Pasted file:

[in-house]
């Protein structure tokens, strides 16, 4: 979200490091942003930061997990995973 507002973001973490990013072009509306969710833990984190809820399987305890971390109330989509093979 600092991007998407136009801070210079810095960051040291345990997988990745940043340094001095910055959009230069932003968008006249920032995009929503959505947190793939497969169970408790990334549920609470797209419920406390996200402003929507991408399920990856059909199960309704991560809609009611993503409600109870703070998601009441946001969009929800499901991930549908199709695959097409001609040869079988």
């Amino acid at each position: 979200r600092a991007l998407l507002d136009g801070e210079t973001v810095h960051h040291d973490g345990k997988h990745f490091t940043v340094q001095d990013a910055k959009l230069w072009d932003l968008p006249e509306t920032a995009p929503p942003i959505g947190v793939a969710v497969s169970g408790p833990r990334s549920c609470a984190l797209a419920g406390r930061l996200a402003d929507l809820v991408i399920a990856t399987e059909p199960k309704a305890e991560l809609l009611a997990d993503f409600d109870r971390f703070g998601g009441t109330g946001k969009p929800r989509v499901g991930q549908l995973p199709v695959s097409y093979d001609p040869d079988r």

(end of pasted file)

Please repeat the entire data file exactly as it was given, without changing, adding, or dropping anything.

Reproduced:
[in-house]
């Protein structure tokens, strides 16, 4: 979200490091942003930061997990995973 507002973001973490990013072009509306969710833990984190809820399987305890971390109330989509093979 600092991007998407136009801070210079810095960051040291345990997988990745940043340094001095910055959009230069932003968008006249920032995009929503959505947190793939497969169970408790990334549920609470797209419920406390996200402003929507991408399920990856059909199960309704991560809609009611993503409600109870703070998601009441946001969009929800499901991930549908199709695959097409001609040869079988």
């Amino acid at each position: 979200r600092a991007l998407l507002d136009g801070e210079t973001v810095h960051h040291d973490g345990k997988h990745f490091t940043v340094q001095d990013a910055k959009l230069w072009d932003l968008p006249e509306t920032a995009p929503p942003i959505g947190v793939a969710v497969s169970g408790p833990r990334s549920c609470a984190l797209a419920g406390r930061l996200a402003d929507l809820v991408i399920a990856t399987e059909p199960k309704a305890e991560l809609l009611a997990d993503f409600d109870r971390f703070g998601g009441t109330g946001k969009p929800r989509v499901g991930q549908l995973p199709v695959s097409y093979d001609p040869d079988r």